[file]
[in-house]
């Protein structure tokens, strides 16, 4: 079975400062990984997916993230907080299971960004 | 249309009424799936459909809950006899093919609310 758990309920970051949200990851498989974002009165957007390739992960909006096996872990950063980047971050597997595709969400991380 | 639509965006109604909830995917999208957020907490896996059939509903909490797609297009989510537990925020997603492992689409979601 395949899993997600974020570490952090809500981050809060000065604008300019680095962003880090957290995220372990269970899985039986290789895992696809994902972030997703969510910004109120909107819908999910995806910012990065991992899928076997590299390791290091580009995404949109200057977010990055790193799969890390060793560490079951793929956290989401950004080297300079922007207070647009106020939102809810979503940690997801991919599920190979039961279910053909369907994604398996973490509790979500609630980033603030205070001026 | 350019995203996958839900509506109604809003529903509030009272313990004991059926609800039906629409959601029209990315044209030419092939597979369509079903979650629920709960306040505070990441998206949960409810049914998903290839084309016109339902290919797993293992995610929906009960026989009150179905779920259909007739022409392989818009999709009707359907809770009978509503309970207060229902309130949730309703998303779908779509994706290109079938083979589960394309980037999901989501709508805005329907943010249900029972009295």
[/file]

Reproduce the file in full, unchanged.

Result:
[in-house]
């Protein structure tokens, strides 16, 4: 079975400062990984997916993230907080299971960004 | 249309009424799936459909809950006899093919609310 758990309920970051949200990851498989974002009165957007390739992960909006096996872990950063980047971050597997595709969400991380 | 639509965006109604909830995917999208957020907490896996059939509903909490797609297009989510537990925020997603492992689409979601 395949899993997600974020570490952090809500981050809060000065604008300019680095962003880090957290995220372990269970899985039986290789895992696809994902972030997703969510910004109120909107819908999910995806910012990065991992899928076997590299390791290091580009995404949109200057977010990055790193799969890390060793560490079951793929956290989401950004080297300079922007207070647009106020939102809810979503940690997801991919599920190979039961279910053909369907994604398996973490509790979500609630980033603030205070001026 | 350019995203996958839900509506109604809003529903509030009272313990004991059926609800039906629409959601029209990315044209030419092939597979369509079903979650629920709960306040505070990441998206949960409810049914998903290839084309016109339902290919797993293992995610929906009960026989009150179905779920259909007739022409392989818009999709009707359907809770009978509503309970207060229902309130949730309703998303779908779509994706290109079938083979589960394309980037999901989501709508805005329907943010249900029972009295």